As 2012 rapidly comes to a close, it’s only natural to review the notable events of the year, and Rocky White of Schaeffer’s Investment Research looks back on winning straddle plays this year.
The average CBOE Volatility Index (VIX) reading in 2012 is at 17.5. This will be the first year since 2007 that it averaged below 20, and the lower VIX is an indication that option prices are falling. Lower option prices suggest that stocks do not have to make such big moves for the options to be profitable. It made me curious if there were any stocks that were benefiting from the lower option prices. This week, I'm looking back over the past year to see which stocks had options that were most consistently underpriced.
A Simple Volatility Strategy: One strategy for profiting from high volatility is the long straddle. This consists of buying a call option and a put option on a single underlying stock or index with the same strike price and expiration date. While the position can profit whether the stock goes up or down, the stock's move must be big enough to offset both premiums paid.
Good Straddle Plays This Year: To find some good straddle plays, I looked at each stock in our database and found what kind of returns you would have obtained had you blindly bought an at-the-money straddle one month before each expiration so far this year. Note that not all of the stocks will have 11 returns, because I didn't consider a straddle if the bid/ask spreads were too wide.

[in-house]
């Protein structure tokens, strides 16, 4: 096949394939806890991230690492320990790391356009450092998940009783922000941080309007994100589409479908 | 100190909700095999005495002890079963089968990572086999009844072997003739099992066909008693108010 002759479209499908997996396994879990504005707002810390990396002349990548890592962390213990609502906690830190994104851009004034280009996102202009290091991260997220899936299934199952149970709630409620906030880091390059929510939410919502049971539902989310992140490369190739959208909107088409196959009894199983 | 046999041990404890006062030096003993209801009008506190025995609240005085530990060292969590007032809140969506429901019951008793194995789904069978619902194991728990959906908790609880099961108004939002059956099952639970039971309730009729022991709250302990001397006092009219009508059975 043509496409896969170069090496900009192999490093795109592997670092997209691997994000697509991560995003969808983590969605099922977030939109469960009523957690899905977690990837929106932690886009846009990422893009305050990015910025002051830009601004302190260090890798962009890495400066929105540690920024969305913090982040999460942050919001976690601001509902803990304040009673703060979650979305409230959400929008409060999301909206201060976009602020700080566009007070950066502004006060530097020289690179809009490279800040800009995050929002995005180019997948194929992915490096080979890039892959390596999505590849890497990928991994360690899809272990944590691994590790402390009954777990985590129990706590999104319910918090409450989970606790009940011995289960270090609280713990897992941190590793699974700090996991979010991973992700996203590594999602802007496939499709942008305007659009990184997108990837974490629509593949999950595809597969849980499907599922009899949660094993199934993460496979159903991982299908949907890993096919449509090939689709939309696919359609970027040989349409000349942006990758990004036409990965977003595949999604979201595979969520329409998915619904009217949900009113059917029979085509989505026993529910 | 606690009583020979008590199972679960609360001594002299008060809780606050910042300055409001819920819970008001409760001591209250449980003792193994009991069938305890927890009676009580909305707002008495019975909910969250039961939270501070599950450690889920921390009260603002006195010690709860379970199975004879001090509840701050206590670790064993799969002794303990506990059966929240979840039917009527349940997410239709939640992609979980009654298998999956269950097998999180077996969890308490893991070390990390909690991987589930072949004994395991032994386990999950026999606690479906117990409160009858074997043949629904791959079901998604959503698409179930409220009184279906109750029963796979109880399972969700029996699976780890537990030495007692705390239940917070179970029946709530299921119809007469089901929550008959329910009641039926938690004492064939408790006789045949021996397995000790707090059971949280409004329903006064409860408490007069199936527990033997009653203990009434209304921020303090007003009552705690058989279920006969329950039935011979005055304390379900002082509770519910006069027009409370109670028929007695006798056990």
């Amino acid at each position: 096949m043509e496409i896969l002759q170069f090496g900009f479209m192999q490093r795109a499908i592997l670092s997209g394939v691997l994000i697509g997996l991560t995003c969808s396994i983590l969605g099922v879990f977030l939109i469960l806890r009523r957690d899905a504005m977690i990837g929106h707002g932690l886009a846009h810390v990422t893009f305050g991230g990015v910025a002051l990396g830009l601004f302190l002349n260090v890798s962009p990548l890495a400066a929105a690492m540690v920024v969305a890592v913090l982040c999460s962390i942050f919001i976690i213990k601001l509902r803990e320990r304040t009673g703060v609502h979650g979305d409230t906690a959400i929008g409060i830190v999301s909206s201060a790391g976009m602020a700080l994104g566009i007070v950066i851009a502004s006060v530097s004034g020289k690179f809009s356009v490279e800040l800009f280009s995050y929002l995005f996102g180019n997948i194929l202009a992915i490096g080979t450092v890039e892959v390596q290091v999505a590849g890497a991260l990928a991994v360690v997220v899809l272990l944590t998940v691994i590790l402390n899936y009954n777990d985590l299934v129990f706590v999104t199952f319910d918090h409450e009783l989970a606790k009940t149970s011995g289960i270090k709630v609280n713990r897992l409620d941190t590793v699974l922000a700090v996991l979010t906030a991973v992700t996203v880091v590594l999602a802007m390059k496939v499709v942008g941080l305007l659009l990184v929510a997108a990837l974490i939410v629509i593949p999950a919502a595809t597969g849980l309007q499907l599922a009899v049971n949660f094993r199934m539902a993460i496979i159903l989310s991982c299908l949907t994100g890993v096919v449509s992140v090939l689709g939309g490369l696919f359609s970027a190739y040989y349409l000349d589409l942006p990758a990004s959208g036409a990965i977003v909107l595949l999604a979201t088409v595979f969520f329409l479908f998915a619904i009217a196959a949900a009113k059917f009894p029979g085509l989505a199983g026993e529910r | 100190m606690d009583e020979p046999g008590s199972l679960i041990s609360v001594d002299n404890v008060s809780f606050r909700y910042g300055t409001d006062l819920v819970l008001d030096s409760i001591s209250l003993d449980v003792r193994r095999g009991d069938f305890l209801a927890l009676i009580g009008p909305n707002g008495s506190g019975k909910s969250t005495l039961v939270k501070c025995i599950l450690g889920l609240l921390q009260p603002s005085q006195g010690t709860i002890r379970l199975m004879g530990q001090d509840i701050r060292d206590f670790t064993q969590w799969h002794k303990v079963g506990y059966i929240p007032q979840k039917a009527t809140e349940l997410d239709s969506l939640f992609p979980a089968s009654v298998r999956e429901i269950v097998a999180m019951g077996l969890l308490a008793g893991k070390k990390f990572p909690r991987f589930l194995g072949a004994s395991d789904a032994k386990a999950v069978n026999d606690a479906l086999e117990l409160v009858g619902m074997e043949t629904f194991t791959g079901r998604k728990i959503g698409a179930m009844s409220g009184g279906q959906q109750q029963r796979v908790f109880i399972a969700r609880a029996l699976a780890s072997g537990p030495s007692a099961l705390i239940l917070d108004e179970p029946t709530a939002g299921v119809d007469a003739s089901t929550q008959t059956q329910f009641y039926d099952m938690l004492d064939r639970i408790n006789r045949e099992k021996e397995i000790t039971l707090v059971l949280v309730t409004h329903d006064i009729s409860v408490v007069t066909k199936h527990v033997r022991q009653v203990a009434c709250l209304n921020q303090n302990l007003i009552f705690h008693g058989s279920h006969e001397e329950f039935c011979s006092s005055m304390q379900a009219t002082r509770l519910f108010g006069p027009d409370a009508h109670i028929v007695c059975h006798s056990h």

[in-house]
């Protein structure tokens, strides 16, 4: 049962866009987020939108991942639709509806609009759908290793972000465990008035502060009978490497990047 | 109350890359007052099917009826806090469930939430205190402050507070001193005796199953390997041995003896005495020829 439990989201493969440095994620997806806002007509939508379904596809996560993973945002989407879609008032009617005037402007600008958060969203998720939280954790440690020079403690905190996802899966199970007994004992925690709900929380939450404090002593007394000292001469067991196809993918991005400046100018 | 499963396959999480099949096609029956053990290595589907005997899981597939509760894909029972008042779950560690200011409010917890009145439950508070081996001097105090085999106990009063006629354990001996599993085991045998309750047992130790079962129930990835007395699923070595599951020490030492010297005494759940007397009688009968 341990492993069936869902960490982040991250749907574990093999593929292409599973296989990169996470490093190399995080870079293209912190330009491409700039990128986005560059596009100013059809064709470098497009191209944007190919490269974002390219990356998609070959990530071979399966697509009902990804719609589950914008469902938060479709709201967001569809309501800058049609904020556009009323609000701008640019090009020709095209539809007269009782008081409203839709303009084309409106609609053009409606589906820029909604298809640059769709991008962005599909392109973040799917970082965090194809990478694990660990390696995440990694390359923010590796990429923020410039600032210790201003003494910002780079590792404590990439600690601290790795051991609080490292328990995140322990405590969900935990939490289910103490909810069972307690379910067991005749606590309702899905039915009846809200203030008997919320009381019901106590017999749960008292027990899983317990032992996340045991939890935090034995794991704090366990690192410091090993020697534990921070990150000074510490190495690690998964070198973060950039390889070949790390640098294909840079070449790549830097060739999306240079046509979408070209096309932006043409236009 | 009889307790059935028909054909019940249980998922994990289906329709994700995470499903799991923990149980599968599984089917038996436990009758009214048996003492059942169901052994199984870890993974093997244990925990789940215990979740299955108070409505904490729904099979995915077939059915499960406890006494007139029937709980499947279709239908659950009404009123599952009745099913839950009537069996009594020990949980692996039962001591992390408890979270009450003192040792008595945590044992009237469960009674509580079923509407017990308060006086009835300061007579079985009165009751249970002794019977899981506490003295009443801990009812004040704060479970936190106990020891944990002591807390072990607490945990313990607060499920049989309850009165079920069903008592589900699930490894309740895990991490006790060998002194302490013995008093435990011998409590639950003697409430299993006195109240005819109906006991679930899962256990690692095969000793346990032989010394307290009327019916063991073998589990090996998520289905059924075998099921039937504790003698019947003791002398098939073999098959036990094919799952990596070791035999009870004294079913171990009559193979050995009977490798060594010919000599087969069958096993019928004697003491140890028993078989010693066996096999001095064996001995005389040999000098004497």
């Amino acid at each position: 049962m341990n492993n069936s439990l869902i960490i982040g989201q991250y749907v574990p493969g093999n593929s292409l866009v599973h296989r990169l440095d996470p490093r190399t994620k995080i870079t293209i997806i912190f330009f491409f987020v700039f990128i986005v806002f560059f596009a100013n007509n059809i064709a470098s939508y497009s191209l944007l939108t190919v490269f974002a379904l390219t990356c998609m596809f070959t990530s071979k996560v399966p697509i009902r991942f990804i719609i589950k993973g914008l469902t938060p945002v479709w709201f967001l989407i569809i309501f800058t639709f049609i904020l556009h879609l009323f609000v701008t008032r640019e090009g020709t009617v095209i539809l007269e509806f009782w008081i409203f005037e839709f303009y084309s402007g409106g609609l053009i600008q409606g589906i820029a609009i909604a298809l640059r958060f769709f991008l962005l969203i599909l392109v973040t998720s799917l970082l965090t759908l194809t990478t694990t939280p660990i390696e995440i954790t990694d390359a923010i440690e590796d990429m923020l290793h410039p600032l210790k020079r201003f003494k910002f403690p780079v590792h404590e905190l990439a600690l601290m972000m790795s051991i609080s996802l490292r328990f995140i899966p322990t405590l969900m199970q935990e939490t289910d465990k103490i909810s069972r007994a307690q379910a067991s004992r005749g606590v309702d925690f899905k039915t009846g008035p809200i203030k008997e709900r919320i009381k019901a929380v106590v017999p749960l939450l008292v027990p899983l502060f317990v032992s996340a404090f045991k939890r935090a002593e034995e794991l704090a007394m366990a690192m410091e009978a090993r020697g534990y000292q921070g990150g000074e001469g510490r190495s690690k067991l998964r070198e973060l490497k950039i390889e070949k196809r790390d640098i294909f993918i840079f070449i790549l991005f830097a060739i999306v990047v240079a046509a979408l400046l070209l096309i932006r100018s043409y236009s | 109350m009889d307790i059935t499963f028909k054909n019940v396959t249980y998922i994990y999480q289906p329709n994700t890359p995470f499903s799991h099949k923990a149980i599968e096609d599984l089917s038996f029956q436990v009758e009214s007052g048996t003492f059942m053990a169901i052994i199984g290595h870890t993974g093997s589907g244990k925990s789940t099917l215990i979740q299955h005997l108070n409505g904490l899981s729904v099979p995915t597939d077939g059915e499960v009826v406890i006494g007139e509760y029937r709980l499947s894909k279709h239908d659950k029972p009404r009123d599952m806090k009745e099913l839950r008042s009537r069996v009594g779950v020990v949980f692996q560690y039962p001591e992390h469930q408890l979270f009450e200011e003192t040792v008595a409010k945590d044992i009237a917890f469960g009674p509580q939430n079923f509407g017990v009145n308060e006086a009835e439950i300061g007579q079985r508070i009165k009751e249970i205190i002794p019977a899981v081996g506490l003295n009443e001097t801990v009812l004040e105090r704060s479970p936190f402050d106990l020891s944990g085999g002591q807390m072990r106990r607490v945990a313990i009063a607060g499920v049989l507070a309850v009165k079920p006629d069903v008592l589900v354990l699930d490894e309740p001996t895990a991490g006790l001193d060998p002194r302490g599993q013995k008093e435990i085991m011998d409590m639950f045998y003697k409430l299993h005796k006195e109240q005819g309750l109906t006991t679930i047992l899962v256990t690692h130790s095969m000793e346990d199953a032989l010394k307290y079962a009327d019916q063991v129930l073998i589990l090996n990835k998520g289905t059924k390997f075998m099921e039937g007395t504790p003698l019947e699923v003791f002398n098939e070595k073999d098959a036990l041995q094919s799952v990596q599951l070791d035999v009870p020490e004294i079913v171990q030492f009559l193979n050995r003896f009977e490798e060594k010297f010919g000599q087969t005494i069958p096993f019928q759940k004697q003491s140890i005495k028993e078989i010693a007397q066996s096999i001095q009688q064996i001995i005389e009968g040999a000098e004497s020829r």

Going by the average straddle return, the table below shows the top 20 stocks for straddle plays so far in 2012 (using this particular method). I also show the number of trades that were positive, along with the number that would have at least doubled in price. The last two columns show how many of those positive straddle trades would have been profitable due to the call option (in other words, because the stock increased in price) and how many were profitable due to the put option (because the stock fell). Essentially, this group of stocks has been much more volatile this year than what option players priced in.
Here's another list of stocks using the same method and same data. This group has had the greatest number of positive returns. Five stocks have seen nine of 11 positive straddle returns, including big banks Citigroup (C) and Bank of America (BAC). Six more stocks had eight positive returns. Valero Energy (VLO) is interesting; even though eight of 11 were positive, it averaged a slightly negative return.
Finally, the list below shows the stocks that had the greatest number of straddles, double in value. (VLO, above, proves you cannot simply count on a consistently positive return if those returns are small compared to the losing trades.)
The seven stocks above showed four doubles among their monthly straddles. Note that on this list, the smallest average return is 24%.
By Rocky White, Senior Quantitative Analyst, Schaeffer’s Investment Research